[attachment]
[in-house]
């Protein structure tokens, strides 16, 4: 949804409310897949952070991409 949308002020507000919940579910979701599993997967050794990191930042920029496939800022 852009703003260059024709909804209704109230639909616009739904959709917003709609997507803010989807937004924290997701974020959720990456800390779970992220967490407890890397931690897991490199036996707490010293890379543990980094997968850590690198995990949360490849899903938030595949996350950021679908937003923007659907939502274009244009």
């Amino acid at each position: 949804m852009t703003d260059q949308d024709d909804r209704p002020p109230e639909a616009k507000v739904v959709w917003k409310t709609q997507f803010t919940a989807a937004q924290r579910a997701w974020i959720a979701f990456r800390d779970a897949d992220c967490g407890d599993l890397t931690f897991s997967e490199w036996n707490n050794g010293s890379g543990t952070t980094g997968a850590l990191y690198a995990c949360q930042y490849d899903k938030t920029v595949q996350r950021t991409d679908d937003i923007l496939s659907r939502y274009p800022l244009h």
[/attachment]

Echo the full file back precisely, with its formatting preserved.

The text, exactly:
[in-house]
């Protein structure tokens, strides 16, 4: 949804409310897949952070991409 949308002020507000919940579910979701599993997967050794990191930042920029496939800022 852009703003260059024709909804209704109230639909616009739904959709917003709609997507803010989807937004924290997701974020959720990456800390779970992220967490407890890397931690897991490199036996707490010293890379543990980094997968850590690198995990949360490849899903938030595949996350950021679908937003923007659907939502274009244009």
């Amino acid at each position: 949804m852009t703003d260059q949308d024709d909804r209704p002020p109230e639909a616009k507000v739904v959709w917003k409310t709609q997507f803010t919940a989807a937004q924290r579910a997701w974020i959720a979701f990456r800390d779970a897949d992220c967490g407890d599993l890397t931690f897991s997967e490199w036996n707490n050794g010293s890379g543990t952070t980094g997968a850590l990191y690198a995990c949360q930042y490849d899903k938030t920029v595949q996350r950021t991409d679908d937003i923007l496939s659907r939502y274009p800022l244009h």